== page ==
US 6633684 B1 Abstract An image, such as an X-ray, is enhanced through local enhancement of the contrast of the image's point intensities. A first, low frequency upper curve is fitted to the local maximums and a second independent, low frequency lower curve is fit to the local minimums, forming a fairway with the raw image data residing therebetween. A local range, between the fairway local maximum intensity and fairway local minimum intensity, is extracted for each point. Each point is scaled by the ratio between the fairway's local range and the dynamic range for the image so as to maximize its variation in intensity between it and its neighboring points. Preferably an iterative moving average technique is used to establish the fairway curves. In a preferred embodiment, outlier points scaled outside the fairway are temporarily stored at higher precision than the dynamic range. A histogram of the fairway corrected data is formed, having a range greater than the dynamic range and encompassing substantially all the outlier points. Only the most deviant of the outliers are trimmed in this histogram correction and the resulting range limits for the entire image are scaled to the dynamic range.
Claims(19) 1. A method for maximizing contrast between neighboring points of a data population selected from a digital image, each image point being defined by a position and an intensity, the image having an intensity dynamic range, the method comprising the steps of:
(a) determining a first low frequency trending function which is curve fit to the data population's maximum intensities;
(b) determining a second low frequency trending function, independent from the first trending function, and which is curve fit to the data population's minimum intensities;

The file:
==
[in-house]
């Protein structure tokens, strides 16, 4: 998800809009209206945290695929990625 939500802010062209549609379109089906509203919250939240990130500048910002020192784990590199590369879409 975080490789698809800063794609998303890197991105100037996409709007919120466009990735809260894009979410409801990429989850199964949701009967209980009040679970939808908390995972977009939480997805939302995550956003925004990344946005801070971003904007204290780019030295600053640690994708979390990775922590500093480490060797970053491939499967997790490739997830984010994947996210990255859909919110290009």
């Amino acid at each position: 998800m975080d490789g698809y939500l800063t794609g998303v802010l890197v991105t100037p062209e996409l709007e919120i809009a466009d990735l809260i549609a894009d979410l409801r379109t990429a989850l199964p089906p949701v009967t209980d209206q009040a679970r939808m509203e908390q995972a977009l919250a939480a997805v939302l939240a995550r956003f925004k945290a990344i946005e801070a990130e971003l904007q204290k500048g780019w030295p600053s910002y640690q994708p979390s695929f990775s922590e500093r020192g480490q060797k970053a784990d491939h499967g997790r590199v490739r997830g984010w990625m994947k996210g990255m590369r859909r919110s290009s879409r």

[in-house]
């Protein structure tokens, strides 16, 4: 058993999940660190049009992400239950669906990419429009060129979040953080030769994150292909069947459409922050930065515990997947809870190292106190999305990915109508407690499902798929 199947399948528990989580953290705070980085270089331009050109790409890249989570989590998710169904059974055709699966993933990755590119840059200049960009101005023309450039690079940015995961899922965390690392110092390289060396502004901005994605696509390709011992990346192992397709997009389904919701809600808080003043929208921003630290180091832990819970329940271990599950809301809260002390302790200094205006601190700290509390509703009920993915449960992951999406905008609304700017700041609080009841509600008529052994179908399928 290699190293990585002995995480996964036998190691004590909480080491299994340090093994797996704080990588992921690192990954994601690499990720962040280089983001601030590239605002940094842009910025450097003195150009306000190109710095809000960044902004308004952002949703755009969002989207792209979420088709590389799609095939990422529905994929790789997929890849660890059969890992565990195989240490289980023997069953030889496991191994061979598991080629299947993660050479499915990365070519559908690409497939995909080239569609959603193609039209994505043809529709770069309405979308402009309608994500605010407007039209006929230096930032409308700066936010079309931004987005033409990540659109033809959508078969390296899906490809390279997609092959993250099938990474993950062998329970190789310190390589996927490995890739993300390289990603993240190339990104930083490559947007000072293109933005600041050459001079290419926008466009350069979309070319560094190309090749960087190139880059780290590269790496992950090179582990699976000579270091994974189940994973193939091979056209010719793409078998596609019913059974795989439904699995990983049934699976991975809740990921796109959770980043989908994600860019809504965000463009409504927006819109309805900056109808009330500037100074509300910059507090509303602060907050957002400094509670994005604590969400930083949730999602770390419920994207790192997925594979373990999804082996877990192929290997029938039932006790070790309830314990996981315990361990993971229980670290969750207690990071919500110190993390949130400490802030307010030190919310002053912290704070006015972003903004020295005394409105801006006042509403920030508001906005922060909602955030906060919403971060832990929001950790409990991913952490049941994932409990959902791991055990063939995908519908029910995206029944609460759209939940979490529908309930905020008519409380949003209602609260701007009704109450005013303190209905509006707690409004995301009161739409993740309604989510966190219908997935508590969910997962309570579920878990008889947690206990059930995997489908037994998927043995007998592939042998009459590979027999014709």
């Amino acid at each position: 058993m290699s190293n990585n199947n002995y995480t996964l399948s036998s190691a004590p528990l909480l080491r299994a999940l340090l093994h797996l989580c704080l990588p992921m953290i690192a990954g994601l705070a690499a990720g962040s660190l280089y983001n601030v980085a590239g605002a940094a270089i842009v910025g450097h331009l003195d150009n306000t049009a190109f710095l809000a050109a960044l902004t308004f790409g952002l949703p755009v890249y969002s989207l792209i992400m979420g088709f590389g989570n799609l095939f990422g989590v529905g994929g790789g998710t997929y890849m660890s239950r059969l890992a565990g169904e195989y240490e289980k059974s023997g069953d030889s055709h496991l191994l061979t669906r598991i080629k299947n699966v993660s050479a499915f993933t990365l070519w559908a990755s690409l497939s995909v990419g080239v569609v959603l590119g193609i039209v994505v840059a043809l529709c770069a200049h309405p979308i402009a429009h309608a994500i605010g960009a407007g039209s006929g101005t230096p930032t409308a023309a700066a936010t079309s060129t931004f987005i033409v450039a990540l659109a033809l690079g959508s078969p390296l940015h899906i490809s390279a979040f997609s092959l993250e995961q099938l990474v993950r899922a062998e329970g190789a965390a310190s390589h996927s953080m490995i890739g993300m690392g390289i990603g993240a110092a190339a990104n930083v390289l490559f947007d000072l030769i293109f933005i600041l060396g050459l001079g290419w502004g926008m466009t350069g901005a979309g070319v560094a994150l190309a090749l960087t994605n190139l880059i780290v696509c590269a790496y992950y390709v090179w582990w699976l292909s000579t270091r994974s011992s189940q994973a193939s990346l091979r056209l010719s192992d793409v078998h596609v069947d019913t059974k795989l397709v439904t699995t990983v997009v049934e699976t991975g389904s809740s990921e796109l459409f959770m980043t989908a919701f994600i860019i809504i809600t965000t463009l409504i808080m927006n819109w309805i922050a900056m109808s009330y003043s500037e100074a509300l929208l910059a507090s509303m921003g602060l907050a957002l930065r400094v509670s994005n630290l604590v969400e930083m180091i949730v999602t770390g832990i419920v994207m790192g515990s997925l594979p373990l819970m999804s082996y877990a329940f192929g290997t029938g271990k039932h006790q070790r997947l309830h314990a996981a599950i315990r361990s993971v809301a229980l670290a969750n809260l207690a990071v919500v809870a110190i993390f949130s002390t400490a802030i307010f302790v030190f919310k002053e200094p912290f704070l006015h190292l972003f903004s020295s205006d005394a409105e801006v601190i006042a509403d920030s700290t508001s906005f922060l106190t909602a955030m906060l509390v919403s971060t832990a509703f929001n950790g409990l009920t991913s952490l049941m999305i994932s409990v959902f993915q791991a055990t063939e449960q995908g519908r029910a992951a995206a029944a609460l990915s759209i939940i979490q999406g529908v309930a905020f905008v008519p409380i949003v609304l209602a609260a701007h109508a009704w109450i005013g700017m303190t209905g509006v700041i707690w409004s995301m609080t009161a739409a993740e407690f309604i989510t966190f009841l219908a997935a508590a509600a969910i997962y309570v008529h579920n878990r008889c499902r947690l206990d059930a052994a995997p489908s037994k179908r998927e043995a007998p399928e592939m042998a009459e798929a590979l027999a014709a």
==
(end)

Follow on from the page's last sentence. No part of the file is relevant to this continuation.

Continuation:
(c) establishing a maximum and minimum fairway for the data population bounded by the first and second trending functions; and for each point in the data population,
(d) extracting a range of the local minimum and maximum intensity from the fairway;
(e) determining a local scaling factor as the ratio between the dynamic range for the image and the extracted local range; and
f) scaling the point by the local scaling factor.
3. The method of
(a) scaling each outlier point by the local scaling factor with the result that the scaled intensity is outside the image's dynamic range;
(b) storing the outlier point's scaled intensity at a precision greater than the dynamic range to prevent loss of intensity information;
(c) forming an intensity histogram of the entire data population, the histogram establishing a predetermined lower intensity and a predetermined upper intensity for forming a range which is greater than the dynamic range and which encompasses the intensities of substantially all the outliers;
(d) trimming the intensity histogram of points which have an intensity which is below the predetermined lower intensity, and above the predetermined upper intensity, for establishing a trimmed data population having a trimmed range between minimum and maximum trimmed intensities; and
(e) scaling each point of the trimmed data population by the ratio of the trimmed range to the image's dynamic range.
4. The method of
(a) scaling each point of the trimmed data population to an output range less than the image's dynamic range; and